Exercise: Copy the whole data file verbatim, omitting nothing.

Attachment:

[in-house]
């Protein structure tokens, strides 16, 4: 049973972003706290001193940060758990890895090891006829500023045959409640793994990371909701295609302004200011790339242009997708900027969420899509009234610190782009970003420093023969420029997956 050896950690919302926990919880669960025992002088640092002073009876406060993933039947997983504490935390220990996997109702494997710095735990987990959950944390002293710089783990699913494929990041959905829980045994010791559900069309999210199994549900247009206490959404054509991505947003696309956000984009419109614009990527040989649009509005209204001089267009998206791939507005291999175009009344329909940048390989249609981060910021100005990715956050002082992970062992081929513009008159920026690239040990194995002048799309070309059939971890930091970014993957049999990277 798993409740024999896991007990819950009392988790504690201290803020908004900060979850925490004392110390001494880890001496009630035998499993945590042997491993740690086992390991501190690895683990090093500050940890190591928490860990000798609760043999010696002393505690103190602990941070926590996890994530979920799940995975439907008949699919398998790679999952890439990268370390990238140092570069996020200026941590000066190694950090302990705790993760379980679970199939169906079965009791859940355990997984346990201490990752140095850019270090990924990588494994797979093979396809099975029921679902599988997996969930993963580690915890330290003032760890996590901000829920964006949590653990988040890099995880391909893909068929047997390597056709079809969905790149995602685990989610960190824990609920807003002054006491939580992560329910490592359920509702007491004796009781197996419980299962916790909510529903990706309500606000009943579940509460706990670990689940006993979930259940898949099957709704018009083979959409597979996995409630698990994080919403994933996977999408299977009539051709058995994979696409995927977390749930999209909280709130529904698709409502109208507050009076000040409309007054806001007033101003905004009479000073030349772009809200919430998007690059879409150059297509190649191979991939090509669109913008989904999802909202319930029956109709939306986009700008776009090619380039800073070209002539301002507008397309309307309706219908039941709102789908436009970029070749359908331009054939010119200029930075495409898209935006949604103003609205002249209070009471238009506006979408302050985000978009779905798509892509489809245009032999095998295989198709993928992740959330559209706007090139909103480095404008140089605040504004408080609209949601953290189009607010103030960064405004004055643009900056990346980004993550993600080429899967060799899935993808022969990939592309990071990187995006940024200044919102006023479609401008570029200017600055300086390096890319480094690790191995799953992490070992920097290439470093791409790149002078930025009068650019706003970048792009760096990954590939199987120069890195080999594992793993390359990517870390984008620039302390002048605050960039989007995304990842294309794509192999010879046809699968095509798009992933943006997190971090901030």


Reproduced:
[in-house]
């Protein structure tokens, strides 16, 4: 049973972003706290001193940060758990890895090891006829500023045959409640793994990371909701295609302004200011790339242009997708900027969420899509009234610190782009970003420093023969420029997956 050896950690919302926990919880669960025992002088640092002073009876406060993933039947997983504490935390220990996997109702494997710095735990987990959950944390002293710089783990699913494929990041959905829980045994010791559900069309999210199994549900247009206490959404054509991505947003696309956000984009419109614009990527040989649009509005209204001089267009998206791939507005291999175009009344329909940048390989249609981060910021100005990715956050002082992970062992081929513009008159920026690239040990194995002048799309070309059939971890930091970014993957049999990277 798993409740024999896991007990819950009392988790504690201290803020908004900060979850925490004392110390001494880890001496009630035998499993945590042997491993740690086992390991501190690895683990090093500050940890190591928490860990000798609760043999010696002393505690103190602990941070926590996890994530979920799940995975439907008949699919398998790679999952890439990268370390990238140092570069996020200026941590000066190694950090302990705790993760379980679970199939169906079965009791859940355990997984346990201490990752140095850019270090990924990588494994797979093979396809099975029921679902599988997996969930993963580690915890330290003032760890996590901000829920964006949590653990988040890099995880391909893909068929047997390597056709079809969905790149995602685990989610960190824990609920807003002054006491939580992560329910490592359920509702007491004796009781197996419980299962916790909510529903990706309500606000009943579940509460706990670990689940006993979930259940898949099957709704018009083979959409597979996995409630698990994080919403994933996977999408299977009539051709058995994979696409995927977390749930999209909280709130529904698709409502109208507050009076000040409309007054806001007033101003905004009479000073030349772009809200919430998007690059879409150059297509190649191979991939090509669109913008989904999802909202319930029956109709939306986009700008776009090619380039800073070209002539301002507008397309309307309706219908039941709102789908436009970029070749359908331009054939010119200029930075495409898209935006949604103003609205002249209070009471238009506006979408302050985000978009779905798509892509489809245009032999095998295989198709993928992740959330559209706007090139909103480095404008140089605040504004408080609209949601953290189009607010103030960064405004004055643009900056990346980004993550993600080429899967060799899935993808022969990939592309990071990187995006940024200044919102006023479609401008570029200017600055300086390096890319480094690790191995799953992490070992920097290439470093791409790149002078930025009068650019706003970048792009760096990954590939199987120069890195080999594992793993390359990517870390984008620039302390002048605050960039989007995304990842294309794509192999010879046809699968095509798009992933943006997190971090901030």